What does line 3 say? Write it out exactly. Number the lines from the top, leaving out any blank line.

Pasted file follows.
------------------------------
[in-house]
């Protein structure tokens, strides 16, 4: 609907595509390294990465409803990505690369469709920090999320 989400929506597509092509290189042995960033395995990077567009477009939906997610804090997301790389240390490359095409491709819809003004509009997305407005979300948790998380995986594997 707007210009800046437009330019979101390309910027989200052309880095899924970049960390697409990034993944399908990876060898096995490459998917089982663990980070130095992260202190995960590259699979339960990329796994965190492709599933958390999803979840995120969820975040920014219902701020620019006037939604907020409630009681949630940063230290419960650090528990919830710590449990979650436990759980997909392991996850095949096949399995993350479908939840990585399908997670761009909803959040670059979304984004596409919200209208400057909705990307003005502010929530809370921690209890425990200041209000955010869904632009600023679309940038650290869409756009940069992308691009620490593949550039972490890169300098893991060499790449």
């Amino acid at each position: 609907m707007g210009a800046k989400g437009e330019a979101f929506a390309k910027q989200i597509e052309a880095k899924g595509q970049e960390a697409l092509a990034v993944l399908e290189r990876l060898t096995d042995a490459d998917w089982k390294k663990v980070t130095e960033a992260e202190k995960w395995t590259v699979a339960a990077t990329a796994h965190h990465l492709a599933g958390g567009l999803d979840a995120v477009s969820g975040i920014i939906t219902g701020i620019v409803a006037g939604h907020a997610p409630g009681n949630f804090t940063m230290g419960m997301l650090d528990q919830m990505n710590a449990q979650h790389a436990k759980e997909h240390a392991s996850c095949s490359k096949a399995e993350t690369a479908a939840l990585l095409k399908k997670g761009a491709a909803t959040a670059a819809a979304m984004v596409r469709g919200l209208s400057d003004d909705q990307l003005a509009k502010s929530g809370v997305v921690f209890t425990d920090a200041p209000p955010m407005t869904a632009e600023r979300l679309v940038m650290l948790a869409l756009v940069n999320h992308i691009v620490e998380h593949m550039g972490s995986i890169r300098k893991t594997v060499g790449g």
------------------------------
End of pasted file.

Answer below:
């Amino acid at each position: 609907m707007g210009a800046k989400g437009e330019a979101f929506a390309k910027q989200i597509e052309a880095k899924g595509q970049e960390a697409l092509a990034v993944l399908e290189r990876l060898t096995d042995a490459d998917w089982k390294k663990v980070t130095e960033a992260e202190k995960w395995t590259v699979a339960a990077t990329a796994h965190h990465l492709a599933g958390g567009l999803d979840a995120v477009s969820g975040i920014i939906t219902g701020i620019v409803a006037g939604h907020a997610p409630g009681n949630f804090t940063m230290g419960m997301l650090d528990q919830m990505n710590a449990q979650h790389a436990k759980e997909h240390a392991s996850c095949s490359k096949a399995e993350t690369a479908a939840l990585l095409k399908k997670g761009a491709a909803t959040a670059a819809a979304m984004v596409r469709g919200l209208s400057d003004d909705q990307l003005a509009k502010s929530g809370v997305v921690f209890t425990d920090a200041p209000p955010m407005t869904a632009e600023r979300l679309v940038m650290l948790a869409l756009v940069n999320h992308i691009v620490e998380h593949m550039g972490s995986i890169r300098k893991t594997v060499g790449g």